The dryer is dead. Long live the dryer.
July 23, 2018 10:18 AM   Subscribe

My clothes dryer is dead. Please help me select a new one.

It has been a decade since I have done this, so if you have a clothes dryer that you absolutely love (or like), please let me know what it is. I would love to stay under $500, if at all possible. FWIW, I live in Virginia, near Best Buy, Lowes, and Home Depot. My household is my wife, two kids, and myself, so laundry for four people. Thanks, everyone.
posted by 4ster to Home & Garden (16 answers total) 5 users marked this as a favorite
 
I know it's a non-answer, but is there a chance it can be repaired? They're simple machines and fixes are usually pretty basic.

empowering blog link here
posted by hydra77 at 10:26 AM on July 23, 2018 [2 favorites]


Response by poster: We got an estimate for $350 to fix it (bad thermostat and heating element). I am semi-handy, but I don't trust myself to fix this.
posted by 4ster at 10:29 AM on July 23, 2018 [1 favorite]


The LG ones are pretty sweet. A whiole new level from US made dryers.
posted by w0mbat at 10:44 AM on July 23, 2018 [1 favorite]


Best answer: Wirecutter's guide to the best dryer.
posted by NotMyselfRightNow at 10:47 AM on July 23, 2018 [2 favorites]


I got an LG dryer about 1.5 years ago based on Wirecutter and its been great.
posted by Mid at 10:50 AM on July 23, 2018


Mine's the simplest Miele that was for sale 20+ years ago. Never had a problem. Silent. Fast. Expensive, but worth it.
posted by ouke at 11:51 AM on July 23, 2018


Long live the dryer.

Versions of name brand appliances sold by the big chains are often made from cheaper materials and are inferior in quality to those sold by smaller outlets.
posted by jamjam at 12:02 PM on July 23, 2018


I'm a big fan of Miele appliances. Friend has had a Miele dryer for years and swears by it, had all Miele appliances when I lived in Europe and loved them. Currently have a Miele vacuum and it's the most amazing piece of home machinery I own.

As someone else mentioned: expensive, but worth it.
posted by tgrundke at 2:09 PM on July 23, 2018


Oh, I just did this last month. My old one was going to be $500+ to repair. :(

Got this model from Best Buy:

https://www.bestbuy.com/site/lg-7-3-cu-ft-14-cycle-electric-dryer-with-steam-white/5195704.p?skuId=5195704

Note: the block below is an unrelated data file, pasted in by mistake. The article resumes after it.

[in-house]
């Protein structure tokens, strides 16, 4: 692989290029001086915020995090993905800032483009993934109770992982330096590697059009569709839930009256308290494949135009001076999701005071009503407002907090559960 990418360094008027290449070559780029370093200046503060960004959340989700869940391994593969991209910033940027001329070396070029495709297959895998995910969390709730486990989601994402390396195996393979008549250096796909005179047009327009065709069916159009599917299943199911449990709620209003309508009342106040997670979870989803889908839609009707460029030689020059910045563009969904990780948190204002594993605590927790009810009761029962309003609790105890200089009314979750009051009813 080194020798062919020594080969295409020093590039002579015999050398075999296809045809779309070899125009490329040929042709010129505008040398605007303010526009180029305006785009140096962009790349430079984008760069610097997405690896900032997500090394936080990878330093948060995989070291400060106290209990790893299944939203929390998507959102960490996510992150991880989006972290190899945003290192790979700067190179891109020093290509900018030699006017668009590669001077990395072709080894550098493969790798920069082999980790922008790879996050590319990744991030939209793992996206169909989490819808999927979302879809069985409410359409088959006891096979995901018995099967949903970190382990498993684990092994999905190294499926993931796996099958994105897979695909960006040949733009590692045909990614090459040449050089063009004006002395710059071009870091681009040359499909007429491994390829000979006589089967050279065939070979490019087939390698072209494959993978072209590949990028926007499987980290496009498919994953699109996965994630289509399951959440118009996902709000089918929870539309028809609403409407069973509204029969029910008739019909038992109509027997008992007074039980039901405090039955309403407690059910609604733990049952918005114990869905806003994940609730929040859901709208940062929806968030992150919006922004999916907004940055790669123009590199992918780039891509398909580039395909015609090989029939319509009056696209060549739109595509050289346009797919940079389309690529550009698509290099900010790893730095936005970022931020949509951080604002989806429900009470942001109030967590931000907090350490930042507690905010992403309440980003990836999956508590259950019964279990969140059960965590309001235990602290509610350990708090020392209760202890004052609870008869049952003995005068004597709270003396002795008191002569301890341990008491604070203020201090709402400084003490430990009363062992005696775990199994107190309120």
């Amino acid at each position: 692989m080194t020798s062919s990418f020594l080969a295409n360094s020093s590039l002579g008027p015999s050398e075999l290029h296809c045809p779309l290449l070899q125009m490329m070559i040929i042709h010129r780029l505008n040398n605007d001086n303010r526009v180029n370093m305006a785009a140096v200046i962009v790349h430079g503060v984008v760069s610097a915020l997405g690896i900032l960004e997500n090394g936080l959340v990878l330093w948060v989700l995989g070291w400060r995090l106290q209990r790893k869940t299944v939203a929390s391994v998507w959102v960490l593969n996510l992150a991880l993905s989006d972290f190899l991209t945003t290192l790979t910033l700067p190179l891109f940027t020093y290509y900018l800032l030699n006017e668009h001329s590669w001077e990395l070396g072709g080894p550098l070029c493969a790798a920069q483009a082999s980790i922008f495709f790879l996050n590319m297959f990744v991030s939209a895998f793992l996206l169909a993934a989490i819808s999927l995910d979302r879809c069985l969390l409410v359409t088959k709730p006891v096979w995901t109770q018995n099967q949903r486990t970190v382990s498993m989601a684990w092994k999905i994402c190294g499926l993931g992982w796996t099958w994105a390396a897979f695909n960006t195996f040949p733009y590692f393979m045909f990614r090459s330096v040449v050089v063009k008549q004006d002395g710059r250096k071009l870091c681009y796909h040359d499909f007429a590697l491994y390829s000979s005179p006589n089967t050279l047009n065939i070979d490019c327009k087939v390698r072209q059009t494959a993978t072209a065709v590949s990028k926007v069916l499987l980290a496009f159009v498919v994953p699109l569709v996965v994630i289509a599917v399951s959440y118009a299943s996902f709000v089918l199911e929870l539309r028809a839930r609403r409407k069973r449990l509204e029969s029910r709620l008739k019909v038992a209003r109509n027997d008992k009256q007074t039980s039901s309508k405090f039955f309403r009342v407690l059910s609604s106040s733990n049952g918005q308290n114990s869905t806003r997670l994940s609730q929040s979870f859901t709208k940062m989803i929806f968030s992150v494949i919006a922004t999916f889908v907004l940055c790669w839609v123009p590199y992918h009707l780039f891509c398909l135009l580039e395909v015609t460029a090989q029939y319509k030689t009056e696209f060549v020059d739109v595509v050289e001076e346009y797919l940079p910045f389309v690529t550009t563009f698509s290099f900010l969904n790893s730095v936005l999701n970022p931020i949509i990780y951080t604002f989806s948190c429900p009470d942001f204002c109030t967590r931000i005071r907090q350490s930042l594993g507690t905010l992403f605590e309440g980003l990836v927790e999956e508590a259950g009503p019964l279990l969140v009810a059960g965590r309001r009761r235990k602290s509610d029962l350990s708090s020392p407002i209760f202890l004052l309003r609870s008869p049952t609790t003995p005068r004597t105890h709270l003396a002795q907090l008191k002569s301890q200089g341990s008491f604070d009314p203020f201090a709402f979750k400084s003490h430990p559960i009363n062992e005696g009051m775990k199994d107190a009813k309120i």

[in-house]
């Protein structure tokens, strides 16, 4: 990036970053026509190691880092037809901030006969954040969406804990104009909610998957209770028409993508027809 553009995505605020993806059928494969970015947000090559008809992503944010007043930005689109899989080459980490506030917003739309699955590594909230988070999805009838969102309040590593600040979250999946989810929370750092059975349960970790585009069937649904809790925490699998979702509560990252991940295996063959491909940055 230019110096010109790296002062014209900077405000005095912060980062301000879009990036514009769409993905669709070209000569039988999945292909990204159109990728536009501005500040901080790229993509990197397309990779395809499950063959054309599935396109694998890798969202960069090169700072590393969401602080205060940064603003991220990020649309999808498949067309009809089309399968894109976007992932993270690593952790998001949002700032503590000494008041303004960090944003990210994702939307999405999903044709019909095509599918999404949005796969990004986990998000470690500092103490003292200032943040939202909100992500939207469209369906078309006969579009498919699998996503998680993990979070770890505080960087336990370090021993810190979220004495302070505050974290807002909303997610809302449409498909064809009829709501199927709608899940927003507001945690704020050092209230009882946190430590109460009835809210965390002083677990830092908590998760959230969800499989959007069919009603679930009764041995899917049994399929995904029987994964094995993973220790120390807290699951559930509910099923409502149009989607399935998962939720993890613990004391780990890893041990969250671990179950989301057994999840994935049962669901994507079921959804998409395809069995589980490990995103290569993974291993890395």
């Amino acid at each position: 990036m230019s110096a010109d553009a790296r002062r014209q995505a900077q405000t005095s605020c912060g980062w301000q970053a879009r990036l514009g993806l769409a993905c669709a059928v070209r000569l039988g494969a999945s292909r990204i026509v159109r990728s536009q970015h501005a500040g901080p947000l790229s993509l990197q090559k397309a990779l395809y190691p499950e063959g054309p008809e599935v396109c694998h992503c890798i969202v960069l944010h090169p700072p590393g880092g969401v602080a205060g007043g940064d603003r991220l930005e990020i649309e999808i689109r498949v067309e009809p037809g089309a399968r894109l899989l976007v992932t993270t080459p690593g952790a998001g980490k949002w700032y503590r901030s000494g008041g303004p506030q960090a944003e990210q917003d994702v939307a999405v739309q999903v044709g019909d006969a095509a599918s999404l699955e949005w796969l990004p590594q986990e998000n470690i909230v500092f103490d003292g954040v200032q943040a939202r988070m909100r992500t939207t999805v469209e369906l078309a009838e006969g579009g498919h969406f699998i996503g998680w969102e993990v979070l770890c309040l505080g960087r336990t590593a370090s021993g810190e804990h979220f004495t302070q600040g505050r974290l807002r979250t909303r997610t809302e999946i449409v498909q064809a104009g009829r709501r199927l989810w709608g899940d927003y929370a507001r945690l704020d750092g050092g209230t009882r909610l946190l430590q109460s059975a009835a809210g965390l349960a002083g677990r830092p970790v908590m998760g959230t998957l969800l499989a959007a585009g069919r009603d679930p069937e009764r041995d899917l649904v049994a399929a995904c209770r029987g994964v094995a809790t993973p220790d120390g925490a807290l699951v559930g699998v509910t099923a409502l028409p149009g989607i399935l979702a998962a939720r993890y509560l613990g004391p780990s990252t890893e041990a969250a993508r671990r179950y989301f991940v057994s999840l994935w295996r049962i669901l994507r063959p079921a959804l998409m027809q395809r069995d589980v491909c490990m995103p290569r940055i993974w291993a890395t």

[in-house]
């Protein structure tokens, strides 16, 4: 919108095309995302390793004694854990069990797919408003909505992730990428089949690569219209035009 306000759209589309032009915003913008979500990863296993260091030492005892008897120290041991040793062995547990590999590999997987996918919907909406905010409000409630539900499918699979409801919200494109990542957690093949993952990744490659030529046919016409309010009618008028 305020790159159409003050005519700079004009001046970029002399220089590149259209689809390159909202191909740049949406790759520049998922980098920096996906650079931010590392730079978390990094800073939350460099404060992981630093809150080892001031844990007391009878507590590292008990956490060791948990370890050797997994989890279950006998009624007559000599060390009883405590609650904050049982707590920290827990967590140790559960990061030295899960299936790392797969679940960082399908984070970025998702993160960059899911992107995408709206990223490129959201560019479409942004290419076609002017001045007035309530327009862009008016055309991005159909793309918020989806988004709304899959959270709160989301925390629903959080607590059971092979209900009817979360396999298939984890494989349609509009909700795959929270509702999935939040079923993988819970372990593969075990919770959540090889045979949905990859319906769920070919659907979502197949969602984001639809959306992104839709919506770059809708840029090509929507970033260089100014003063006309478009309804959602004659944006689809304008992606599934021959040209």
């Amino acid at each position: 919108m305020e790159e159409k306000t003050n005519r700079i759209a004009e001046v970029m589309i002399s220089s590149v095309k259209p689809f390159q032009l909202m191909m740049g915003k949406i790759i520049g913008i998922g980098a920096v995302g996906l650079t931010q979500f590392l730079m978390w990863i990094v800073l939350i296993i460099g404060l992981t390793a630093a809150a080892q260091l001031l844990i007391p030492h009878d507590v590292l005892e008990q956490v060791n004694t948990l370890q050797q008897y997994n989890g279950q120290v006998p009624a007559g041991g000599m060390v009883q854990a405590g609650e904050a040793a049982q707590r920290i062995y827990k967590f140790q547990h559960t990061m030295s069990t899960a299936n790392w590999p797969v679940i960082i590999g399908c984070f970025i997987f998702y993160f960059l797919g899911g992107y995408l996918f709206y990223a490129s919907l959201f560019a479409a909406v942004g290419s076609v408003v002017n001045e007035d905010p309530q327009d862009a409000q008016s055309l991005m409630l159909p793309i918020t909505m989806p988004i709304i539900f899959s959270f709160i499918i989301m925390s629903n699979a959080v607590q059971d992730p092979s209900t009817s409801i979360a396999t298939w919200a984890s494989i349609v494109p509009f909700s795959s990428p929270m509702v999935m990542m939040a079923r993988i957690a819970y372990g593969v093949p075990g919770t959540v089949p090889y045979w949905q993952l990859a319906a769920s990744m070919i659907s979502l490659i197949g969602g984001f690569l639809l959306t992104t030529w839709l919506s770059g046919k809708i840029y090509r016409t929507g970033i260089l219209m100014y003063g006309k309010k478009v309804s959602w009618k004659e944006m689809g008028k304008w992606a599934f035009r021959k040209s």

I could not love this thing more if it bought me dinner.

Not under $500, although there might be a slightly simpler LG model that costs a bit less. I liked LG because CR marks them significantly less likely to need repairs, and I got this particular one because it was on super sale at the time I needed it. I imagine that an LG with fewer bells&whistles would be equally good.

As an aside ... I was reluctant at first to deal with Best Buy, was expecting the worst but they ended up being SUPER to do business with. Absolutely on time and easy delivery experience, the people in the store were helpful and didn't try to upsell. I know that's my n=1, but take it for what it's worth. :)
posted by mccxxiii at 2:27 PM on July 23, 2018


We got an estimate for $350 to fix it (bad thermostat and heating element). I am semi-handy, but I don't trust myself to fix this.

$350? Reconsider trying to fix it yourself. Fixing these items will involve nothing more than taking the cover off, unplugging the old parts, and plugging in new parts. For example, here's a video of the replacement of a heating element on a Kenmore dryer. The video isn't much more than 90 seconds long. You're probably looking at $40 in parts. If you don't feel confident doing it maybe buying a nice dinner for a handy friend would work.
posted by TrialByMedia at 5:02 PM on July 23, 2018


Response by poster: Thanks, everyone. We ordered the one Wirecutter recommends. We will see how it goes. I appreciate everyone taking the.time to help.
posted by 4ster at 5:53 PM on July 23, 2018


Too late for OP, but for others that come this way in their time of need, I want to echo TrialByMedia's comment

Mechanical repairs to electric clothes dryers are good candidates for DIY. There is the risk of a cut on sheet metal or that the problem is worse than you thought and you are out the $40 you spent on a part, but I've successfully replaced broken belts, heater elements, bearings, and so on. These are simple assemblies with a lot of empty space inside. Worth a go. Follow the tutorials. Win at [one narrow version of] life.
posted by Glomar response at 6:15 AM on July 24, 2018 [1 favorite]


Response by poster: So today, I found the part on Amazon and cancelled the order for the new dryer. I'm going to try to fix it. I'll let you all know how it goes.
posted by 4ster at 3:19 PM on July 24, 2018


Response by poster: Yesterday, I installed the parts, and everything seems to be running smoothly, but it started making a smell that worries me, so I am calling a repairman. So goes another of my flawed money-saving schemes.

I really appreciate everyone who took the time to post answers here.
posted by 4ster at 12:08 PM on July 27, 2018


That's probably just random residues on the heating element burning away -- even just the oils on your hands if you installed it without wearing gloves would be enough to make it smell terrible at first.

Run a load of wet towels you don't particularly care about through it first, then wash them again and dry them, and I bet the smell will be much diminished.
posted by jamjam at 10:45 PM on July 27, 2018 [1 favorite]


Was just going to post this very same Ask. Will be trying to DIY it via Dave's Repair advice (which I found by following hydra77's blog link). Esp since my dishwasher AND my vacuum cleaner also went on the fritz this week. We also had to fix the closet door last night. It's just a DIY kind of week I guess.
posted by vignettist at 12:25 PM on August 28, 2018 [1 favorite]


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